Big eyes/small eyes: identifying signals that regulate eye formation
Florencia Cavodeassi and Steve Wilson
Original paper reference
Cavodeassi, F., Carreira-Barbosa, F., Young, R.M, Concha, M.L., Allende, M.L., Houart, C., Tada, M. and Wilson, S.W. (2005).
Early stages of zebrafish eye formation require the coordinated activity of Wnt11, Fz5 and the Wnt/β-catenin pathway
You might not realise it but your eyes are in fact part of your brain. Early in embryonic development, the eyes arise as outgrowths from the forming brain. How does a subset of brain cells become destined to form the eyes and how do these cells then undergo the complex movements that must occur during eye formation? In this study, we addressed the role of genes functioning in the Wnt pathway, a cell-to-cell signalling pathway, in the regulation of early steps of eye formation.
The primordium of the mature eyes is specified as a single "eye-field" of cells at very early stages of embryonic development. At this stage, the nervous system is just a simple sheet of cells called the neural plate. As the neural plate folds up to form the brain, the eye-field splits in two and evaginates from the brain to form left and right eyes.
In zebrafish embryos, the eye field and other regions of the prospective brain can be readily visualised within the neural plate by the overlapping expression of various genes encoding transcription factors. The eye field is surrounded anteriorly by the prospective telencephalon, and posteriorly by the prospective diencephalon (Figure 1).
The Wnt signalling pathway has been well studied and work done by our group and others, suggested a model whereby a gradient of Wnt activity specifies different regional fates within the anterior neural plate. The model suggested high levels of Wnt activity specify diencephalic fates and lower levels of Wnts specify gradually more anterior fates, such as the eye field and the telencephalon. In this study, we re-examined the role of the Wnt pathway during eye field specification, and found that it is more complex than expected. Wnt proteins can activate several different signalling cascades: simplistically, Wnt/β-catenin signalling leads to changes in gene expression and the identity of cells (like brain versus eye) whereas Wnt/PCP signalling leads to changes in cell shape and movements.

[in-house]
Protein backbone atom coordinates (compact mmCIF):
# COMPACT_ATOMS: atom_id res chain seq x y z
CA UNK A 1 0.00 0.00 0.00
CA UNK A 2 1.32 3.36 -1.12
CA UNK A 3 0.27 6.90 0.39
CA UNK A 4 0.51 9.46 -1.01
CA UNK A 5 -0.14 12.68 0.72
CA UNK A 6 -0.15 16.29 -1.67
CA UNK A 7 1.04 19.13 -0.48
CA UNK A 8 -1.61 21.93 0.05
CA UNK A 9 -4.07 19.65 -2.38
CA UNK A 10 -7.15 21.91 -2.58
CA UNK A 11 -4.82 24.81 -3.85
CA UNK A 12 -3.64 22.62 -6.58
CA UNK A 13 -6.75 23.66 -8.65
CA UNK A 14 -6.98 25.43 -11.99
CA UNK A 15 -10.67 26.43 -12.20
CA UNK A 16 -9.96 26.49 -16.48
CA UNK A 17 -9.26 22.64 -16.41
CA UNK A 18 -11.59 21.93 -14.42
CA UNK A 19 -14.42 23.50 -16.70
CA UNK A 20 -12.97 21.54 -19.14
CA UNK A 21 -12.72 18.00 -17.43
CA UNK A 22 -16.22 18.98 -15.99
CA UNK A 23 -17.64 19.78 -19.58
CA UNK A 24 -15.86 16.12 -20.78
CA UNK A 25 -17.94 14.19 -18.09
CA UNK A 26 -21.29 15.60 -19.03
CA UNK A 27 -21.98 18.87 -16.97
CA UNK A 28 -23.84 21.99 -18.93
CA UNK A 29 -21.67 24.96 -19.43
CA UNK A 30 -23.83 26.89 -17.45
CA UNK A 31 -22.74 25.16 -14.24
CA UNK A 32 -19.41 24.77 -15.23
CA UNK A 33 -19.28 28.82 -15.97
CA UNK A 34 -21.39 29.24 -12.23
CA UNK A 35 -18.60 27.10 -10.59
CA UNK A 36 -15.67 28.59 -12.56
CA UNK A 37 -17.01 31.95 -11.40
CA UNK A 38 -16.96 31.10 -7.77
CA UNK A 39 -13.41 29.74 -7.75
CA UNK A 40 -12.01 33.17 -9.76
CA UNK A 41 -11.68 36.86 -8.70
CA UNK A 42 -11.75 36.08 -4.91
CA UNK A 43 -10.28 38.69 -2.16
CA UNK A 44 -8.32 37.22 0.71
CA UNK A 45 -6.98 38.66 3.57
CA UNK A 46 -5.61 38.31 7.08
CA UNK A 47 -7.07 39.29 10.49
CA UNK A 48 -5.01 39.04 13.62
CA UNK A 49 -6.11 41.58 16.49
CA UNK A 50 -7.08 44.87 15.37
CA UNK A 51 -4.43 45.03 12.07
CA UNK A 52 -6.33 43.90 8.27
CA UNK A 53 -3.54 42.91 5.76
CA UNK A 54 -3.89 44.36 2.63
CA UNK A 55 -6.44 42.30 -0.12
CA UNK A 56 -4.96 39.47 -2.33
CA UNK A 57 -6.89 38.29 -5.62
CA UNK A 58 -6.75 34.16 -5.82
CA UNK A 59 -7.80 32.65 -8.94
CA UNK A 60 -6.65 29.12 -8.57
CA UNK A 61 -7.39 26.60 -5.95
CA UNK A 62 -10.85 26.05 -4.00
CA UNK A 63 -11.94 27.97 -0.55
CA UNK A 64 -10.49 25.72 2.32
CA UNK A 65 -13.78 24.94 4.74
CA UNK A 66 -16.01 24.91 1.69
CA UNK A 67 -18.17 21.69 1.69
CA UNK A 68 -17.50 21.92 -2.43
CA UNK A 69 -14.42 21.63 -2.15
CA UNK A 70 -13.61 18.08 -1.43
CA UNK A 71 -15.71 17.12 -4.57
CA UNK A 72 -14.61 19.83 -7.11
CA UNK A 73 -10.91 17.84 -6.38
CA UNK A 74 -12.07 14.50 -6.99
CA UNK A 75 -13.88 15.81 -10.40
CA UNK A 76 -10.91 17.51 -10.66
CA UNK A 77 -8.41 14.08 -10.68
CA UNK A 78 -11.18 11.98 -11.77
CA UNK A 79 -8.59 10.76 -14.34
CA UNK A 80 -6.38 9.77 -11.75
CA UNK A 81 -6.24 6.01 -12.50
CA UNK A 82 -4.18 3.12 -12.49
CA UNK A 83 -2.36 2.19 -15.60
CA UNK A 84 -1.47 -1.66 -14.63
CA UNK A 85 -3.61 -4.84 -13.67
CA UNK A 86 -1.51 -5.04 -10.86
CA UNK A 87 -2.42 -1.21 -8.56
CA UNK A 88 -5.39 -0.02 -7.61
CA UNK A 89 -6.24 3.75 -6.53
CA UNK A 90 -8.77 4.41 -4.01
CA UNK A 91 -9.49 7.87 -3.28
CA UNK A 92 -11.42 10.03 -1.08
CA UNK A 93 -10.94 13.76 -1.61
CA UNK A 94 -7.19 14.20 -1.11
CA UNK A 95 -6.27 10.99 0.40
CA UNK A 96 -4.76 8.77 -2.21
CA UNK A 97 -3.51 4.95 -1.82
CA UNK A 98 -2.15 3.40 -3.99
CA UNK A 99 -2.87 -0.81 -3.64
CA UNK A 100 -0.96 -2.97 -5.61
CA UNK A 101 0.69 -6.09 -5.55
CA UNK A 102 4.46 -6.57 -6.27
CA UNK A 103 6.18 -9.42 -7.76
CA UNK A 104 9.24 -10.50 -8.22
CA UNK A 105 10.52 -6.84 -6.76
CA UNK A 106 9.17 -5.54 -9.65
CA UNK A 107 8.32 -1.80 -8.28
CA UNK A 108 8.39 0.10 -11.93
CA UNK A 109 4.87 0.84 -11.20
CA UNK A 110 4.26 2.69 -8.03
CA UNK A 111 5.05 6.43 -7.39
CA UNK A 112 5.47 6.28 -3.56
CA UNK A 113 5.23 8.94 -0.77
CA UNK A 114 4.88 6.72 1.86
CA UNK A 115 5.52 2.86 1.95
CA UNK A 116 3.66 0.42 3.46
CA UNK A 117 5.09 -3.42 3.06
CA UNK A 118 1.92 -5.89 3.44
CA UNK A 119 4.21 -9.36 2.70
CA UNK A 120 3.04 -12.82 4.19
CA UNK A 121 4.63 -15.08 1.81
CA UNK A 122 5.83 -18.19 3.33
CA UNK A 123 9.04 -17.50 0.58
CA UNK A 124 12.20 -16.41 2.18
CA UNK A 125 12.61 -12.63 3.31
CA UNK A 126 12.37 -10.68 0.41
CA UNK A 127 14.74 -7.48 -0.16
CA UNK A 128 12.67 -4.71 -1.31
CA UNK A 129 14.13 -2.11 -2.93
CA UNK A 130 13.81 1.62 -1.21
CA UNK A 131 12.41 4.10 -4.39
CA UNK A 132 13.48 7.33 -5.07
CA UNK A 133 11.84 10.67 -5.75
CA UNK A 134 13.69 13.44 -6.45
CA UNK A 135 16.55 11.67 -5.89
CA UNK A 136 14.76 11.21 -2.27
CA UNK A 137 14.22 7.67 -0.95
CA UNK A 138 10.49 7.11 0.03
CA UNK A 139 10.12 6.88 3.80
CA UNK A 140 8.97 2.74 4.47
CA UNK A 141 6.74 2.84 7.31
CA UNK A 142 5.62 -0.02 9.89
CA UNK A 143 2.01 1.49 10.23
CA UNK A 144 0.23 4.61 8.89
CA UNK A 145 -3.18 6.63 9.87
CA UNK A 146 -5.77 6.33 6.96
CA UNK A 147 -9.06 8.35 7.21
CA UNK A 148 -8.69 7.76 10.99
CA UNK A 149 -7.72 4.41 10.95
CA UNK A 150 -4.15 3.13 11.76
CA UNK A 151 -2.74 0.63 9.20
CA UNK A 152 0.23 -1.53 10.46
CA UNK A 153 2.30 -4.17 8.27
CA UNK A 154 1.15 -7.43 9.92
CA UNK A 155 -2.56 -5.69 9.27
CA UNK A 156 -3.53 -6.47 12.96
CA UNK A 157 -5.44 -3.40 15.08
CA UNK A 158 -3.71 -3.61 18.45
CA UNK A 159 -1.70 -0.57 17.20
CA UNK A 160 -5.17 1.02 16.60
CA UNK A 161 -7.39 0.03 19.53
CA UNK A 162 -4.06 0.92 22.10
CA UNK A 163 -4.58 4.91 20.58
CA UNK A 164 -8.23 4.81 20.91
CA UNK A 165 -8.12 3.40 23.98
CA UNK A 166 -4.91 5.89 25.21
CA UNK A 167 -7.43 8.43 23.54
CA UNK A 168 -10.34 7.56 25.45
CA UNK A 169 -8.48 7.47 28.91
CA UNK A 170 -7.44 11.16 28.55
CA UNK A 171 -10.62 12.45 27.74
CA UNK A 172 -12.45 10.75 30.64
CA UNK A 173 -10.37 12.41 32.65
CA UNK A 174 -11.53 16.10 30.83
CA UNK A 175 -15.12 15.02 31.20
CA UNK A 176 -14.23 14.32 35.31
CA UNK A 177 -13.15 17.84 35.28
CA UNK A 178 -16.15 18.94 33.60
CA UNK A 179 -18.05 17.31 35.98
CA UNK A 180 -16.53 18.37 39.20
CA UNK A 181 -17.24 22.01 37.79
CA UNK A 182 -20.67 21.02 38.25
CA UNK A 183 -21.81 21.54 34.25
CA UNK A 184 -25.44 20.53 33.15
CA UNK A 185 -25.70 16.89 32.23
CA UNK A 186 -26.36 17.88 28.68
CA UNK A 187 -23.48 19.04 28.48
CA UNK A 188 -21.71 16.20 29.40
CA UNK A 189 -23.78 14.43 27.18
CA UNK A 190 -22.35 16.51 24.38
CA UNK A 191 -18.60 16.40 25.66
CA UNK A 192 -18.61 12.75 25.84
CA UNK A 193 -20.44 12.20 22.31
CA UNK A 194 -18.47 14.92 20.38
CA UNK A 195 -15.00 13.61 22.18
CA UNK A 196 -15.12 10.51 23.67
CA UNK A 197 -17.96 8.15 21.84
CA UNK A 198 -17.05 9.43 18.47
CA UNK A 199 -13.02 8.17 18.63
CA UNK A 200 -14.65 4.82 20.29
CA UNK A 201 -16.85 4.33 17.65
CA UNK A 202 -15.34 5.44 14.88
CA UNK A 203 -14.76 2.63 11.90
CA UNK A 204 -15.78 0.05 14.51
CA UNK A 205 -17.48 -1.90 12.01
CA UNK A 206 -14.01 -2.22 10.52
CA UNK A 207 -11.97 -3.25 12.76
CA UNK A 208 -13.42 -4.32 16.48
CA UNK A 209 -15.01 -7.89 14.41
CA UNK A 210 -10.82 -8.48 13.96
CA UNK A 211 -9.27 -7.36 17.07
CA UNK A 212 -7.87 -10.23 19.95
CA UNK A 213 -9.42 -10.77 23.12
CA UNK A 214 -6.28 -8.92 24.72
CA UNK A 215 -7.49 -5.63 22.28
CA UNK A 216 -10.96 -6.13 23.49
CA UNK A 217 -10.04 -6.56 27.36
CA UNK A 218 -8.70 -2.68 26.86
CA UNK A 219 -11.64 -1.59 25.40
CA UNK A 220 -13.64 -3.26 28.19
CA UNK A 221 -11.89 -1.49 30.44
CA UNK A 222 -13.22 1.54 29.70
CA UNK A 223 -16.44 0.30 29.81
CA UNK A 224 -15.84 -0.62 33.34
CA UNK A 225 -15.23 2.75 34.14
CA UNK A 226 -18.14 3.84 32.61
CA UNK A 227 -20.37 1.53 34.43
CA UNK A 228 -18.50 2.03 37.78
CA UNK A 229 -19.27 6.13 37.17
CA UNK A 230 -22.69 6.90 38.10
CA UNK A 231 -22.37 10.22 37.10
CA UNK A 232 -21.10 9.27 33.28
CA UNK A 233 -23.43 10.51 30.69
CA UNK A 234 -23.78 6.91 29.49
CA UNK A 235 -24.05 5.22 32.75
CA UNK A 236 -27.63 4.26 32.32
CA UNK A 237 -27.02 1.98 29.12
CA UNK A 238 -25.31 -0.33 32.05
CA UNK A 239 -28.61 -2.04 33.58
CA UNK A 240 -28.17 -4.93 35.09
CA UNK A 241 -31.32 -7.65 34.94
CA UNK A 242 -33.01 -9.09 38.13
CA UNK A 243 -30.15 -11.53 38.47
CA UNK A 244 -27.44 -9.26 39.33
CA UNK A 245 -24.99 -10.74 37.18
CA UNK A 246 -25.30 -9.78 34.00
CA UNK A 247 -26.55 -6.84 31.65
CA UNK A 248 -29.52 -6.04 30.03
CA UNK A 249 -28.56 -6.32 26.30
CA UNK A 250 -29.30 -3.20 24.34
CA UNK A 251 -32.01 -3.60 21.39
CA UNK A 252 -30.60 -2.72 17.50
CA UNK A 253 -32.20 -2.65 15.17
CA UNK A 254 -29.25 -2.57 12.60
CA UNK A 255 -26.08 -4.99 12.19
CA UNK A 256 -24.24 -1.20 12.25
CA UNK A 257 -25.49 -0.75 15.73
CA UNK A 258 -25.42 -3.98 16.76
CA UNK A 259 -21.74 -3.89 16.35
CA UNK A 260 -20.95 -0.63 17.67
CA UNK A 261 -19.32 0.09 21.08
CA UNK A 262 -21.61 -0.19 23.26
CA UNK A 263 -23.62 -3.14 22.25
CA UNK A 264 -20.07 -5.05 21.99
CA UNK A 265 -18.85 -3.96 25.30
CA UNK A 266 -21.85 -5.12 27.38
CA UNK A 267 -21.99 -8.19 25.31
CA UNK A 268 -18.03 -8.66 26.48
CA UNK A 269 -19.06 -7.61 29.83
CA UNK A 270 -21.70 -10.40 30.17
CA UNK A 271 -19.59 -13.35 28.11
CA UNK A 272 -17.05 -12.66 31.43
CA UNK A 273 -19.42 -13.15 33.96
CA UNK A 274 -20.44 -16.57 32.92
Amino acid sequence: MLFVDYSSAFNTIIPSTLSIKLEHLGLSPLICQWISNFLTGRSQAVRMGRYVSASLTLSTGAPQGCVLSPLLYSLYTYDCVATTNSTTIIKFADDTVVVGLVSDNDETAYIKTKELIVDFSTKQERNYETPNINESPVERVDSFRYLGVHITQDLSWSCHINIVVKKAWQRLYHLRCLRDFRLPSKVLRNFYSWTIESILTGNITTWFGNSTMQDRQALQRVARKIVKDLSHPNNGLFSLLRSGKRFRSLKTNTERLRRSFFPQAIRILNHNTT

By doing a series of experiments where we activated or switched off the Wnt pathway locally within the anterior neural plate, we found that these two branches of the pathway have very different effects on eye formation (Figure 2). High levels of Wnt/β-catenin signalling tells cells to become diencephalic brain and blocks eye formation. In contrast, Wnt/PCP activity within the eye field promotes eye formation, and it does so, at least partially, by antagonising the Wnt/β-catenin pathway. Each branch of the Wnt pathway appears to be activated by a different combination of Wnts and their receptors (called Fzs) in the nascent forebrain. Thus, Wnt8b and Fz8a activate the Wnt/β-catenin pathway, while Wnt11 and Fz5 activate the non-canonical pathway.
These results were surprising, and revealed an unexpected role for the Wnt/PCP pathway in promoting eye formation by locally antagonising Wnt/β-catenin signals that would otherwise block eye formation. In addition, our study further showed a requirement for Wnt/PCP signalling to regulate the behaviour and movements of the eye field cells, promoting their cohesion. This probably helps to ensure that the eye cells behave as a coherent group during the complex tissue movements that form the eyes. Thus, the Wnt/PCP pathway, activated by the interaction between Wnt11 and Fz5, seems to have a dual role during early stages of eye formation: it promotes eye field specification, and regulates the behaviour of the eye field cells. In doing so, the Wnt/PCP pathway is an essential coordinator of the early stages of eye formation.
Our work on this project was primarily funded by the Wellcome Trust and a Fellowship from the HFSP.